For us the most exciting and interesting division in boxing today is the Flyweight division. It's got everything we could ask for. From the super talented Roman Gonzalez to the exciting Koki Eto, from the over-hyped Zou Shiming to the under-rated Suguru Muranaka. The division really has it all despite being over-looked by many fans, especially in the west.
Whilst it is our favourite division there are still some disappointments in it. One such disappointment came earlier this year when the aforementioned Muranaka failed to make weight for a scheduled defence against Tesuma Hayashi. Muranaka's failure to over-come the scales saw him being stripped of the belt, though Hayashi failed to make the most of his opportunity losing a very competitive decision to the former champion.
The vacant title will be up for grabs again on July 17th as another of the division's really exciting fighters takes on an under-rated foe in what looks, on paper, like a mismatch, though in reality we're expecting a really good match up.
The exciting fighter, and clear favourite going in to the bout, is former champion Takuya Kogawa (23-4, 13) who has been one of the sports most over-looked action fighters over the last few years. He's been a former world title challenger, a former OPBF Super Flyweight champion and a former Japanese Flyweight champion. Over the last 5 years or so he has shared the ring with Pongsaklek Wonjongkam, Shigetaka Ikehara, Tesuma Hayashi, Suguru Muranaka, Yodmongkol Vor Saengthep and Hiroyuki Hisataka.
Whilst Kogawa has been matched hard he has more than held his own, and been involved in some hard and exciting bouts. His loss to Muranaka was a late contender to be the 2013 Asian FOTY whilst his 2014 loss to Yodmongkol was massively controversial, with Kogawa very unlucky not to claim the win. Those exciting fights have shown Kogawa's toughness, bravery and his incredible stamina which sees him throwing hundreds of punches, even in the later rounds.
Kogawa is battle hardened, experienced, hard working and a fantastic fighter in, and around, the domestic scene. His lack of power is an issue but his toughness and energy make him a handful for everyone in the division, except for the truly elite.
The other fighter involved in this bout is the lesser known Hiroki Saito (9-4, 5) who's record suggests he will be dominated here, but in reality he's a criminally under-rated fighter, especially on the Japanese domestic scene.
On paper Saito has won just over 66% of his bouts. Notably however his opposition to date has been tough and has seen him never face a fighter with a losing record. In fact his 13 opponents to date have had a combined record of 130-34-11. Not only has his opposition had good records but they have included good fighters as well, including Muranaka, Tetsuma Hayashi, Yuki Fukumoto, and the promising Jo Tanoka.
Footage of Saito isn't too easy to find though against Muranaka he looked very strong and tough as he came forward time and time again trying to impose his will and strength. Technically he's not the most proficient, or the fastest or the hardest working but he has the toughness and desire to really be a problem for more skilled fighters, as he showed at times against Muranaka.
Whilst the records suggest “mismatch” we do actually expect this to be very compelling and incredibly exciting. We do however suspect that Kogawa will know too much and out work Saito in what will go down and another instant classic in the Flyweight division. Saito's toughness and “in your face” style will compliment Kogawa's swarming assault and as a result we're expecting to see something very special.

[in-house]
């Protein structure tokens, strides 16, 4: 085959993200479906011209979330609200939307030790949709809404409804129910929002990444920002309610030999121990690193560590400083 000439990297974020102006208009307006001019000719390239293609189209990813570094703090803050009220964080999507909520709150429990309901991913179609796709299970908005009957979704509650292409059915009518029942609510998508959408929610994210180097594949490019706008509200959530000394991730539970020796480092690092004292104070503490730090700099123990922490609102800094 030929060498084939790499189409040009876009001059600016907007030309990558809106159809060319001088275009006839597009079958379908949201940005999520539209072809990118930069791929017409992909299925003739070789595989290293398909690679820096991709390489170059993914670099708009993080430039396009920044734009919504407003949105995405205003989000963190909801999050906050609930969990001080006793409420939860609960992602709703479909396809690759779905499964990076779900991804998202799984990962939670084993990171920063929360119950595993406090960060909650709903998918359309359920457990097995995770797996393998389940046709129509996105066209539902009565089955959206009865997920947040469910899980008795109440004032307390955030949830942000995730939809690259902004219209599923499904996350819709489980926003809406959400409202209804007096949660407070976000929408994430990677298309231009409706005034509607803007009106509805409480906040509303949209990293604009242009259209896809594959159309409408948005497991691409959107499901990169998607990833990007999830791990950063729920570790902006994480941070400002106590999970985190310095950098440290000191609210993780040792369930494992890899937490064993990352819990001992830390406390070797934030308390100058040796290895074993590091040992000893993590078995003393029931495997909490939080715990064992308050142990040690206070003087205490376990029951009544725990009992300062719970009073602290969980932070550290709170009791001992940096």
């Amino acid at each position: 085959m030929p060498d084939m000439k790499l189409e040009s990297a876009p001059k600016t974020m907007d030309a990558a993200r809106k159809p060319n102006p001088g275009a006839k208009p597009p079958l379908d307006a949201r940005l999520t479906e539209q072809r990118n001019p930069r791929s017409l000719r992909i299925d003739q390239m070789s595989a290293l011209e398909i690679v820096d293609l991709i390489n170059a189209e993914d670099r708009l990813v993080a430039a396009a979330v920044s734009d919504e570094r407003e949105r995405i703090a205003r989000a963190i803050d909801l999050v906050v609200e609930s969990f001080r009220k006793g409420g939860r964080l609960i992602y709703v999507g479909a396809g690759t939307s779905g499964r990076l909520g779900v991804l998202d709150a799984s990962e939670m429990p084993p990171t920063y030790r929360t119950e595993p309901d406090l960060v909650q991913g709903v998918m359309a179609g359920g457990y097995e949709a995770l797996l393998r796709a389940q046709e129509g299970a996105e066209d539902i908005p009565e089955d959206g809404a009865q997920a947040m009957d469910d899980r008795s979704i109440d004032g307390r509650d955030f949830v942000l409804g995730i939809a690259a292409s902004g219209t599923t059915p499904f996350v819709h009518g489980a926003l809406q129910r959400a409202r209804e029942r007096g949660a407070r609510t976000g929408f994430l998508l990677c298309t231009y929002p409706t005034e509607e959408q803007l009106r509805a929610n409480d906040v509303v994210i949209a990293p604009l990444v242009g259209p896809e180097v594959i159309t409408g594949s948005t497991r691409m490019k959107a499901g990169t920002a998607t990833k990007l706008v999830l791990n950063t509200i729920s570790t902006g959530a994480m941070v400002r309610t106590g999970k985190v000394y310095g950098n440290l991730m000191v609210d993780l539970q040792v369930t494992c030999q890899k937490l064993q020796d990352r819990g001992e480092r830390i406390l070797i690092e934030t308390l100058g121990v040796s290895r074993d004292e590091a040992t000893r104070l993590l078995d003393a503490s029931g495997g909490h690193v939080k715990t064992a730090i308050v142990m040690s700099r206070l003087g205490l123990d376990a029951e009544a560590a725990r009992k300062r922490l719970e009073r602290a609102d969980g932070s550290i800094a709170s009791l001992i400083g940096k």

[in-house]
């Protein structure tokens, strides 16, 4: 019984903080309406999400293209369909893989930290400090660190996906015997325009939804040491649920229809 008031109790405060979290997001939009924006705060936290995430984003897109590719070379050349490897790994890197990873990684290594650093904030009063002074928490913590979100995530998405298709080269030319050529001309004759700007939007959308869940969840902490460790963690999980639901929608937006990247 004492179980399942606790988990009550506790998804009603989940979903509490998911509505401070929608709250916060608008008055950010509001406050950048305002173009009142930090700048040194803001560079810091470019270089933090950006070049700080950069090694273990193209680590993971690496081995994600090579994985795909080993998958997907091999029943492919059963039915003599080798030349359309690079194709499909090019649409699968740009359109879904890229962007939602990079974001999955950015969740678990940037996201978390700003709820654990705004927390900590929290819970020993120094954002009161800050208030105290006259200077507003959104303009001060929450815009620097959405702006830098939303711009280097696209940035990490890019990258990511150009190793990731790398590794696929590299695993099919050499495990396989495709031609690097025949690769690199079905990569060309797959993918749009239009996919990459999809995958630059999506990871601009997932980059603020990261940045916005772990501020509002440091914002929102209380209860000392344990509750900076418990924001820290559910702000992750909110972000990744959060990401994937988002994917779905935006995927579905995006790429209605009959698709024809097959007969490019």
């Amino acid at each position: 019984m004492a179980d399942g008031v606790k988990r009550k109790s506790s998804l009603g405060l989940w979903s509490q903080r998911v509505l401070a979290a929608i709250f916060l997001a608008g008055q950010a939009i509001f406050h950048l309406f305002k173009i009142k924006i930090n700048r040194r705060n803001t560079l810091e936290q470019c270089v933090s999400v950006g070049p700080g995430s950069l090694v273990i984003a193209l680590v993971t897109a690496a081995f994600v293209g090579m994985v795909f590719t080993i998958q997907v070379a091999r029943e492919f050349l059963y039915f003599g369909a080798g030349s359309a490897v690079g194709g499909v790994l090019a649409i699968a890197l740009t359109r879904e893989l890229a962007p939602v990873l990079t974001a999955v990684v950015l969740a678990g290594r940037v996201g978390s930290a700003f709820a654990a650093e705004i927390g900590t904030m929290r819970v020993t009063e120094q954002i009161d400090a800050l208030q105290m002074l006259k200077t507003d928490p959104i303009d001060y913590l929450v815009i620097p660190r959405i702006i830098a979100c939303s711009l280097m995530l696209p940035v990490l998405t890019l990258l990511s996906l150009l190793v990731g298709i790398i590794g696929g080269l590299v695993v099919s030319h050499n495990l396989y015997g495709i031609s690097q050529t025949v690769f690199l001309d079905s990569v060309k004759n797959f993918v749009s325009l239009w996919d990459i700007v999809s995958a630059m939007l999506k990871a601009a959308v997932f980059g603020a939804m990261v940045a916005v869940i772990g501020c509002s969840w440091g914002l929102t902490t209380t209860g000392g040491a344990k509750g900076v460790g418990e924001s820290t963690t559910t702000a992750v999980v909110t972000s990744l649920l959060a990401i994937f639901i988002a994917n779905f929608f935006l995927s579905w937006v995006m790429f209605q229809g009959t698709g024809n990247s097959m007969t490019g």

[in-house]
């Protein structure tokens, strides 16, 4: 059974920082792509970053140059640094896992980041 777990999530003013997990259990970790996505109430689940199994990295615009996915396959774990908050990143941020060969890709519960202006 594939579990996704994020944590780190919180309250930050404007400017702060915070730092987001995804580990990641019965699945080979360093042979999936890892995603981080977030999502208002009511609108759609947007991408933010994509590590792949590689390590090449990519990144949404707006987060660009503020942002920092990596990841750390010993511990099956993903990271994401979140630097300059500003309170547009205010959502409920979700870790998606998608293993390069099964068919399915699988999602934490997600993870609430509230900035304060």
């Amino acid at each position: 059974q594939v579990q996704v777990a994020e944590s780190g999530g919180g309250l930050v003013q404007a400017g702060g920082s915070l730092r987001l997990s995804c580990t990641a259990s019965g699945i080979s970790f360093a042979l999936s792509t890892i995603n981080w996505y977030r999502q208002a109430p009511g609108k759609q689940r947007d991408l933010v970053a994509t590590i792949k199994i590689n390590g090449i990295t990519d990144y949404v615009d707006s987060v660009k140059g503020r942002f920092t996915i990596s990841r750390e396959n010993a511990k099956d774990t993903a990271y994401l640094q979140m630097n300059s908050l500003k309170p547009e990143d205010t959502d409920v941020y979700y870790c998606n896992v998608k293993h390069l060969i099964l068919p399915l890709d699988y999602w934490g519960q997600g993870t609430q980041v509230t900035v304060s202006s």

Although a loss for Saito would look bad on his record it's fair to say his style will help him get more opportunities and at 28 he still has time on his hands. A loss for Kogawa however would be rather bad news given his long career already and the fact he's now 30, not an old man in terms of time but an old man in terms of ring years and another loss in a hard fight with Saito would certainly add to those ring years.
(Image courtesy of boxmob.jp)
The OPBF title is seen as a major stepping stone for many fighters in the Oriental region. It's the Asian equivalent to the European title and is a belt that many of the region's top fighters win before moving on to world level. Current world champions such as Naoya Inoue and Kosei Tanaka have both claimed the title in recent times as have so many others.
Sadly however the OPBF belt really isn't valued very highly in the higher weights and the Super Middleweight title has essentially been ignored year after year. For much of the last decade only one man has shown a real desire to hold it and hold it he has, for around 7 years through multiple reigns.
That man is hard hitting Japanese fighter Yuzo Kiyota (27-4-1, 25).
Kiyota is best known not for his reign as the OPBF champion but instead his 2013 world title challenge of Robert Stieglitz. That bout saw Kiyota suffer his most recent loss but get the chance to fight at the top of the sport in what was a very notable match up, as it always is when we see Japanese fighters competing at the higher weights.
Although not the most skilled Kiyota is a relatively solid fighter. He's not quite a fringe world guy but he's heavy handed enough for fighters to avoid rather than chase for the title. He's limited skill wise but has serious power, he improving after every fight and looks to be a much better fighter than he once was. Early on he was a wild and free swinging fighter, looking for the early victories though he has managed to develop his skills and is now more defensively sound than he once was.
On July 7th we see Kiyota defending his regional title again. It will be his second defense of his current reign, that began in December 2013, and his 7th defense in total across 2 reigns as the champion. Sadly however his opponent leaves a lot to be desired in what appears to be a horrible mismatch.
The champion will be putting his belt on the line against little known Thai Kajornsak Sithsaithong (7-5, 7). We know some Asian fighters have misleading records, especially Thai's, but Kajornsak's record does seem to reflect his ability pretty fairly, and that's not a good thing for the Thai.
Kajornsak comes into this bout with back-to-back losses, both suffered in China. Incidentally he is 0-4 outside of his native Thailand and is also 0-4 against fighters with a single win to their name, in fact his wins to date have come over opponents with a combined 0-1 record. To say he's not deserving of a title fight is really just stating the obvious.